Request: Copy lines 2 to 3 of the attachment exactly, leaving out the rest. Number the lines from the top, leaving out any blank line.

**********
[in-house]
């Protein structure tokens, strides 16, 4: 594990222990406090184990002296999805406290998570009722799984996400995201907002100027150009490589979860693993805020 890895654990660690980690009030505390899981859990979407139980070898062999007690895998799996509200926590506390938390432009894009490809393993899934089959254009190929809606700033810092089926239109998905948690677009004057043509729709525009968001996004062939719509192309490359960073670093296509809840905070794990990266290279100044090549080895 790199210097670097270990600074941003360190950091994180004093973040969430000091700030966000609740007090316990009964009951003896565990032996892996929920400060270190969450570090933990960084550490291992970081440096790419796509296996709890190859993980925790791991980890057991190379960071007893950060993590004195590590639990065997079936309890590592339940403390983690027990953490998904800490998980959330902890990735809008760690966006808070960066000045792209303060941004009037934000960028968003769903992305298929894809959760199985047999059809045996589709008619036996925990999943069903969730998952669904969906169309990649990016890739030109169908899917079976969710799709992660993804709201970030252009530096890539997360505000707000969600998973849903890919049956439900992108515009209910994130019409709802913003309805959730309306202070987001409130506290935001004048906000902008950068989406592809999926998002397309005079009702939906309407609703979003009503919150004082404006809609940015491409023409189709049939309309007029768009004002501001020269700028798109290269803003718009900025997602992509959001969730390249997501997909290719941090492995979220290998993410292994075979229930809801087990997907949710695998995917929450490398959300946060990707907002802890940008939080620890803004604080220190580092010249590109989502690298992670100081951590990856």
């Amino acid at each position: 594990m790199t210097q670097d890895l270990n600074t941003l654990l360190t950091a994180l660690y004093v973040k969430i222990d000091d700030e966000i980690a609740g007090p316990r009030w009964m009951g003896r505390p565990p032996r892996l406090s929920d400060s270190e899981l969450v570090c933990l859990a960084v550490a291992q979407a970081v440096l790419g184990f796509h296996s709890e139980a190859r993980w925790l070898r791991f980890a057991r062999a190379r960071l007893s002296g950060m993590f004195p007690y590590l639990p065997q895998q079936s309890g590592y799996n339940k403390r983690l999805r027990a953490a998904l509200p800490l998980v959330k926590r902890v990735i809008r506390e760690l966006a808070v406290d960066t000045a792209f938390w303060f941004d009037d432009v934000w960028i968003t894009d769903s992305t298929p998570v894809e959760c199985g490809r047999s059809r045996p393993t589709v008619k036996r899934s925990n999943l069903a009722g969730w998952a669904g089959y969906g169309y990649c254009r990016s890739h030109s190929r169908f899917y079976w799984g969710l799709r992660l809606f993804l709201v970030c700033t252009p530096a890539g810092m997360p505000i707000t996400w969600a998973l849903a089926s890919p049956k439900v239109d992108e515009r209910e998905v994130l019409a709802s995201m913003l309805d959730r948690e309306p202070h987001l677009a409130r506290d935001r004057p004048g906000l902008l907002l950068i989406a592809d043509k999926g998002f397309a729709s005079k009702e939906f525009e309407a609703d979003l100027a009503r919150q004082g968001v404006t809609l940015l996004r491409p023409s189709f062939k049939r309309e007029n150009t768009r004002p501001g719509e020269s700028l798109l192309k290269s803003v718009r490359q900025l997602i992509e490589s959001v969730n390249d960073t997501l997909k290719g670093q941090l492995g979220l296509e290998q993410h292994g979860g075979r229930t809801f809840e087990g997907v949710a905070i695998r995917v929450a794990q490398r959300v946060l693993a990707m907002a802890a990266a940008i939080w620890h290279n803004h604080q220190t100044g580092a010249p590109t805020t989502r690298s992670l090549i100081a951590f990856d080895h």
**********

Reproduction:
């Protein structure tokens, strides 16, 4: 594990222990406090184990002296999805406290998570009722799984996400995201907002100027150009490589979860693993805020 890895654990660690980690009030505390899981859990979407139980070898062999007690895998799996509200926590506390938390432009894009490809393993899934089959254009190929809606700033810092089926239109998905948690677009004057043509729709525009968001996004062939719509192309490359960073670093296509809840905070794990990266290279100044090549080895 790199210097670097270990600074941003360190950091994180004093973040969430000091700030966000609740007090316990009964009951003896565990032996892996929920400060270190969450570090933990960084550490291992970081440096790419796509296996709890190859993980925790791991980890057991190379960071007893950060993590004195590590639990065997079936309890590592339940403390983690027990953490998904800490998980959330902890990735809008760690966006808070960066000045792209303060941004009037934000960028968003769903992305298929894809959760199985047999059809045996589709008619036996925990999943069903969730998952669904969906169309990649990016890739030109169908899917079976969710799709992660993804709201970030252009530096890539997360505000707000969600998973849903890919049956439900992108515009209910994130019409709802913003309805959730309306202070987001409130506290935001004048906000902008950068989406592809999926998002397309005079009702939906309407609703979003009503919150004082404006809609940015491409023409189709049939309309007029768009004002501001020269700028798109290269803003718009900025997602992509959001969730390249997501997909290719941090492995979220290998993410292994075979229930809801087990997907949710695998995917929450490398959300946060990707907002802890940008939080620890803004604080220190580092010249590109989502690298992670100081951590990856």
């Amino acid at each position: 594990m790199t210097q670097d890895l270990n600074t941003l654990l360190t950091a994180l660690y004093v973040k969430i222990d000091d700030e966000i980690a609740g007090p316990r009030w009964m009951g003896r505390p565990p032996r892996l406090s929920d400060s270190e899981l969450v570090c933990l859990a960084v550490a291992q979407a970081v440096l790419g184990f796509h296996s709890e139980a190859r993980w925790l070898r791991f980890a057991r062999a190379r960071l007893s002296g950060m993590f004195p007690y590590l639990p065997q895998q079936s309890g590592y799996n339940k403390r983690l999805r027990a953490a998904l509200p800490l998980v959330k926590r902890v990735i809008r506390e760690l966006a808070v406290d960066t000045a792209f938390w303060f941004d009037d432009v934000w960028i968003t894009d769903s992305t298929p998570v894809e959760c199985g490809r047999s059809r045996p393993t589709v008619k036996r899934s925990n999943l069903a009722g969730w998952a669904g089959y969906g169309y990649c254009r990016s890739h030109s190929r169908f899917y079976w799984g969710l799709r992660l809606f993804l709201v970030c700033t252009p530096a890539g810092m997360p505000i707000t996400w969600a998973l849903a089926s890919p049956k439900v239109d992108e515009r209910e998905v994130l019409a709802s995201m913003l309805d959730r948690e309306p202070h987001l677009a409130r506290d935001r004057p004048g906000l902008l907002l950068i989406a592809d043509k999926g998002f397309a729709s005079k009702e939906f525009e309407a609703d979003l100027a009503r919150q004082g968001v404006t809609l940015l996004r491409p023409s189709f062939k049939r309309e007029n150009t768009r004002p501001g719509e020269s700028l798109l192309k290269s803003v718009r490359q900025l997602i992509e490589s959001v969730n390249d960073t997501l997909k290719g670093q941090l492995g979220l296509e290998q993410h292994g979860g075979r229930t809801f809840e087990g997907v949710a905070i695998r995917v929450a794990q490398r959300v946060l693993a990707m907002a802890a990266a940008i939080w620890h290279n803004h604080q220190t100044g580092a010249p590109t805020t989502r690298s992670l090549i100081a951590f990856d080895h």